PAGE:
Have your own American BBQ Brisket following our chef’s simple recipe, here.


Germans love a barbeque in the summer months and it’s the one traditional area of home cooking that is dominated by men. The style tends to be over charcoal with a metal grill suspended over the pit with the grill itself often featuring local variations of Bratwurst sausages.

Other options for a traditional German barbeque include pork steaks from the shoulder, mincemeat dumplings and chicken, while regional variations can even include eel, trout and duck.


A Brazilian BBQ is a real treat for the tastebuds. Traditionally cooked over a purpose-built barbeque grill (called a churrasqueira) often with supports for spits or skewers, a barbie in Brazil is all about the different varieties of meat cooked on those skewers.

Most popular in the south of the country as well as neighbouring Argentina and Uruguay the style of barbecue is called churrasco and features the likes of beef rib, beef loin and steak served directly to diners sliced off the skewers at the table. It’s an experience not to be missed!

Want to make your own Brazilian BBQ steak this summer? Try our tasty recipe.

Chef Eddie's BBQ Tips


Want to improve your barbeque skills? Here’s some simple tips from our in-house expert chef, Eddie, to help you become a master of the barbeque:

Preparation is the key to a good barbecue. From choosing premium quality meat to prepping your potato salad, it'll make the difference between a meal outside and a great barbecue. Burgers and bangers are classic for a reason.

With our grass-fed British beef burgers, expertly prepared here in Aberdeenshire, you know that you're starting off with the great quality. Our handmade Pork Sausages are thick and juicy, delicious cooked on a barbecue.


Make sure you light the barbecue in plenty of time for your guests arriving. No one wants to sit and wait while the coals heat up.

To get the best results, charcoal on half your grill. This will give you one side with direct heat and one without, giving you a range of different temperatures. You can sear your meat where its hottest, then move to a cooler part to let it cook through.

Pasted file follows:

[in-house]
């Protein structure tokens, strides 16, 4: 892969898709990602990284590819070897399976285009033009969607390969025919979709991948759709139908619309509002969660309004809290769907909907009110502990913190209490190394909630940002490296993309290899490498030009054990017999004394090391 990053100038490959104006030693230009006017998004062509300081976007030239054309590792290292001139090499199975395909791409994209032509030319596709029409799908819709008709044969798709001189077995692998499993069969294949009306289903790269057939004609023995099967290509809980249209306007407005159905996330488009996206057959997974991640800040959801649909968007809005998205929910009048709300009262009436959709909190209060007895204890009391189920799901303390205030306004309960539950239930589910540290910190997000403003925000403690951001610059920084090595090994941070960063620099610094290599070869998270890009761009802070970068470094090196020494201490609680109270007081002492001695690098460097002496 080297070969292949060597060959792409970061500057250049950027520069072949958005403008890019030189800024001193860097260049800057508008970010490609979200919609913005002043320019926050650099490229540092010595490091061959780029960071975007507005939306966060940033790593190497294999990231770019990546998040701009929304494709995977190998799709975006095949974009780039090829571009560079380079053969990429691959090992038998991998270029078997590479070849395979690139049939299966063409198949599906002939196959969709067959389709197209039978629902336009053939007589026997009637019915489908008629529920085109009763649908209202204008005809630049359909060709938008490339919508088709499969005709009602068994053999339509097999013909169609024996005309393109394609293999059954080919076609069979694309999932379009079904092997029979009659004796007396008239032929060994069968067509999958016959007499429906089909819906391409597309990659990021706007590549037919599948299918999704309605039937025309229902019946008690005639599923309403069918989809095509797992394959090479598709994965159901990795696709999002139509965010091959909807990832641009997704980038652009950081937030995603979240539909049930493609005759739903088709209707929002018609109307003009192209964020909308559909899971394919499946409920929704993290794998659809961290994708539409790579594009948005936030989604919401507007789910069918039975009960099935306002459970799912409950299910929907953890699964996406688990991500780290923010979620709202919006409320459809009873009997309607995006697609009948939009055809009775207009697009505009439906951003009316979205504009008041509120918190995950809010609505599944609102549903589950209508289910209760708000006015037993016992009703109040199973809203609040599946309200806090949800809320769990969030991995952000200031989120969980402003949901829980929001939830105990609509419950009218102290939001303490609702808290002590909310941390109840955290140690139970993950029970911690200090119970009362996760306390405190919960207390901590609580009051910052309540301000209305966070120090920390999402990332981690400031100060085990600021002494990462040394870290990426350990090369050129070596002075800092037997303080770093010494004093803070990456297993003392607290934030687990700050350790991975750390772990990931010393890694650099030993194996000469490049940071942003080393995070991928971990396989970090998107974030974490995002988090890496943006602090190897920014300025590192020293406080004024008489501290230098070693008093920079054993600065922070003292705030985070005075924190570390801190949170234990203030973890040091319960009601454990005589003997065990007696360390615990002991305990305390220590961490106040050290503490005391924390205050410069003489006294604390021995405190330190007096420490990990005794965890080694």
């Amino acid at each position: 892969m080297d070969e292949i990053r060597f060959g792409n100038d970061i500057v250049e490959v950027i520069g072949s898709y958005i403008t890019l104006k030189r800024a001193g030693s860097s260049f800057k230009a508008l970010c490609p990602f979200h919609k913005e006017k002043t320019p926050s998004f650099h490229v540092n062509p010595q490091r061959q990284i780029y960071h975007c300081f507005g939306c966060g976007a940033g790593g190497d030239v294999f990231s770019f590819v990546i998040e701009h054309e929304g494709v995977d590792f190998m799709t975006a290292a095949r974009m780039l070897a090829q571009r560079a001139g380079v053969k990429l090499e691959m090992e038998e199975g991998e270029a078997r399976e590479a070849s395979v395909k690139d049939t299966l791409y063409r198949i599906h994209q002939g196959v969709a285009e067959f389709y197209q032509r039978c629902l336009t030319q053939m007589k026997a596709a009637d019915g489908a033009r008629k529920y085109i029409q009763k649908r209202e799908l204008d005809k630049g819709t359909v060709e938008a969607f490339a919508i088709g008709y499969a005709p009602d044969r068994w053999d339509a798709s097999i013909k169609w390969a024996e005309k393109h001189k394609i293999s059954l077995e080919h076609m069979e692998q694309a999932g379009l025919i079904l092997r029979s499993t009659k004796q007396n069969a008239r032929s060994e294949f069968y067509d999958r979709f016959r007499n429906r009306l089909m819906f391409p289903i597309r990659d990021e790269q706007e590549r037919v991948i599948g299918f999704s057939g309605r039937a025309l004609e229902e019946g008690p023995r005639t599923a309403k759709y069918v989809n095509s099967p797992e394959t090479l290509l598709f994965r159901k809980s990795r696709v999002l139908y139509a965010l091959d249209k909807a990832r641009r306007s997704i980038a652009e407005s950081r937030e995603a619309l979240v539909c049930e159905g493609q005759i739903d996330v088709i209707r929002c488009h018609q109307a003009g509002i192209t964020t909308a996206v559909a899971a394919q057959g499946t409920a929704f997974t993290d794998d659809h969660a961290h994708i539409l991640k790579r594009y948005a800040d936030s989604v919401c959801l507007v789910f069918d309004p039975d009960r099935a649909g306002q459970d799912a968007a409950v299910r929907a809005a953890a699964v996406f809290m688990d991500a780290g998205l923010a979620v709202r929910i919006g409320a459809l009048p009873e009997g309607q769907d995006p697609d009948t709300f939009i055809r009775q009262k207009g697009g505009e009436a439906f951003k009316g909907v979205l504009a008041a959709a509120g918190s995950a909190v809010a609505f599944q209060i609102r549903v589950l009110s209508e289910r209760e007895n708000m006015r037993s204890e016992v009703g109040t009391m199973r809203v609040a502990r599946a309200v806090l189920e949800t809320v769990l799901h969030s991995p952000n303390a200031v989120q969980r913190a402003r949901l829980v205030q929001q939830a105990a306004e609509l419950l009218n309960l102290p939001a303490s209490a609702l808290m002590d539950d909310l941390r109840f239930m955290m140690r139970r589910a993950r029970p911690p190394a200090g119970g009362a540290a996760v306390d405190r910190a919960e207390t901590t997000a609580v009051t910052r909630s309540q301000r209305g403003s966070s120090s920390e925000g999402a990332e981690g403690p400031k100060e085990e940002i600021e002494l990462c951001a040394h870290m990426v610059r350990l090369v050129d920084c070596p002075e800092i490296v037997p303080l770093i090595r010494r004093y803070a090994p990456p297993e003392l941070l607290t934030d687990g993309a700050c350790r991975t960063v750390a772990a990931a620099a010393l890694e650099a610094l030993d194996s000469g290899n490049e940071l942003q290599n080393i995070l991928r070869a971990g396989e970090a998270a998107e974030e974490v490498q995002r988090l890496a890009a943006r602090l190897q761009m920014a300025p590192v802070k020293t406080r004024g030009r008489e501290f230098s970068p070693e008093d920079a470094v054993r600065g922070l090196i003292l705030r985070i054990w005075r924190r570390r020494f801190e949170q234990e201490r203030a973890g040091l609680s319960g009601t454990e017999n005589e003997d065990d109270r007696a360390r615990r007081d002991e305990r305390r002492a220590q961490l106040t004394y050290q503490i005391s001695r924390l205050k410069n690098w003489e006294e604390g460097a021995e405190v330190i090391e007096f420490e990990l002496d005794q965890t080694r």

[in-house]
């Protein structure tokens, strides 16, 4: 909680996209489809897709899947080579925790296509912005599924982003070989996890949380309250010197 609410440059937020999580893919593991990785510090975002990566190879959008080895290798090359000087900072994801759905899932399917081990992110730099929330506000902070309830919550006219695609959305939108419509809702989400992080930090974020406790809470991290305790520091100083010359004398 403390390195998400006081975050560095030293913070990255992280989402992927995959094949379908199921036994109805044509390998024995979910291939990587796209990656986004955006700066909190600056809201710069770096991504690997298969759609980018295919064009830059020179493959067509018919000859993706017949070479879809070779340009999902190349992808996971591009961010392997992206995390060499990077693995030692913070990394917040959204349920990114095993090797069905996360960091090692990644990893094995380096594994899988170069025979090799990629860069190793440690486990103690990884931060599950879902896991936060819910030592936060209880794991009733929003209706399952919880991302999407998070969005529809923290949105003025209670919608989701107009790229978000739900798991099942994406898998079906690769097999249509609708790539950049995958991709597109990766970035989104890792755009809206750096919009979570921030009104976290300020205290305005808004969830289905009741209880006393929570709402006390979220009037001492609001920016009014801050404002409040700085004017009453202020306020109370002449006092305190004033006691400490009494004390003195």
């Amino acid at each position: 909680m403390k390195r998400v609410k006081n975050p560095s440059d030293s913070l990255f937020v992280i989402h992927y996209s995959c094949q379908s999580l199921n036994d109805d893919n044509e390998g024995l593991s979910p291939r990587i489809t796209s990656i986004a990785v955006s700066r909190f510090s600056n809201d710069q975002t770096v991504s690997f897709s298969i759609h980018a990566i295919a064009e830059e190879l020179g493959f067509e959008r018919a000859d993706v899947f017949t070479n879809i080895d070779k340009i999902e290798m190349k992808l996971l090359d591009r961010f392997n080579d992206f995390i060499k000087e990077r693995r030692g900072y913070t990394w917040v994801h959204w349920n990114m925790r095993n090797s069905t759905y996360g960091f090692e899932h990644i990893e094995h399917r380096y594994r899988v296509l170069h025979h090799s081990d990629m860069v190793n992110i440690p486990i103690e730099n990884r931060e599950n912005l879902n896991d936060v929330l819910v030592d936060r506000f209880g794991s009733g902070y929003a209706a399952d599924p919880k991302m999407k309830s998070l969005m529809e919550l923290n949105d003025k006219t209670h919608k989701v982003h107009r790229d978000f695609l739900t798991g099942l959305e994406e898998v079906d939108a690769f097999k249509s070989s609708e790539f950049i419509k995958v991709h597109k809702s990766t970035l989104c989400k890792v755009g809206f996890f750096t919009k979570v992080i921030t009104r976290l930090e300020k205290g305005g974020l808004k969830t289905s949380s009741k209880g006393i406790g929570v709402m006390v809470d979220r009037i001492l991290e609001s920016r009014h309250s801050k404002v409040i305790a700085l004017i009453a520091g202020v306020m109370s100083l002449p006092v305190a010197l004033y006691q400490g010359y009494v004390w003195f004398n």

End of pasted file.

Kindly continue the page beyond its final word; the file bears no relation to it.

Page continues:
Chef Eddie's top tip: cook food 60% off the time on one side then 40% on the other. No need to keep turning back and forth.

Use a meat thermometer to make sure you get your food cooked through properly. This saves any guesswork and will help everyone stay healthy.

Finally, remember to stay and keep an eye on your food while it cooks. Not only will this help keep everyone safe, it'll make sure nothing crosses the line from nicely caramelised to plain old burnt! There will always be plenty of people hanging around the grill who will be happy to keep an eye on it while you nip away.


Two important points: the meat needs to rest, and the Chef needs to rest. Both are equally important.

Resting meat lets all the juices settle and the fibres rest, keeping it succulent and juicy. If you're using half the grill, you should be able to find a warm spot to keep it while it rests.

Chef Eddie recommends that resting meat about half the time it took to cook. So, if your steak took 20 minutes, rest it for 10 before serving it. A quick warning: you might have to fight people off when they see the food has finished cooking - it'll be worth the wait though.

If you're cooking, you'll want to make sure that your day doesn't consist of setting up the grill, cooking, then cleaning the grill. You'll need time to enjoy the sun, friends and food.

To help the Chef rest, try this delicious twist on a classic mojito:

Raspberry Mojito


6 limes and some more to garnish

2 tbsp brown sugar

4-5 sprigs of mint and more to garnish

ice cubes

raspberry puree (blend raspberries and sieve to remove seeds)

350ml dark rum

600ml prosecco

agave syrup (to taste)


Add the limes, cut into wedges, the brown sugar and mint leaves (remove them from the stalk first) to the bottom of a jug or pitcher and mash with a muddler or a wooden spoon if you don't have one. Give them a good crush to get all the juices mixed in.

Fill the jug about 3/4 full of ice, add the rum and raspberry puree and mix it all together. Top up with the prosecco and give it another mix to make sure all the lime and mint is mixed throughout. Have a taste and add some agave syrup if you'd prefer it a bit sweeter.

Garnish with some extra lime and sprigs of mint - and enjoy.

Don't forget to get some summer tunes on the go, then sit back, relax and enjoy the fruits of your hard work.

Now you know how it’s done around the world, which delicious BBQ cuisine are you going to try for yourself? And with the great meat on offer at Donald Russell, now is the time to take that trip to a far-flung land from the comfort of your own garden.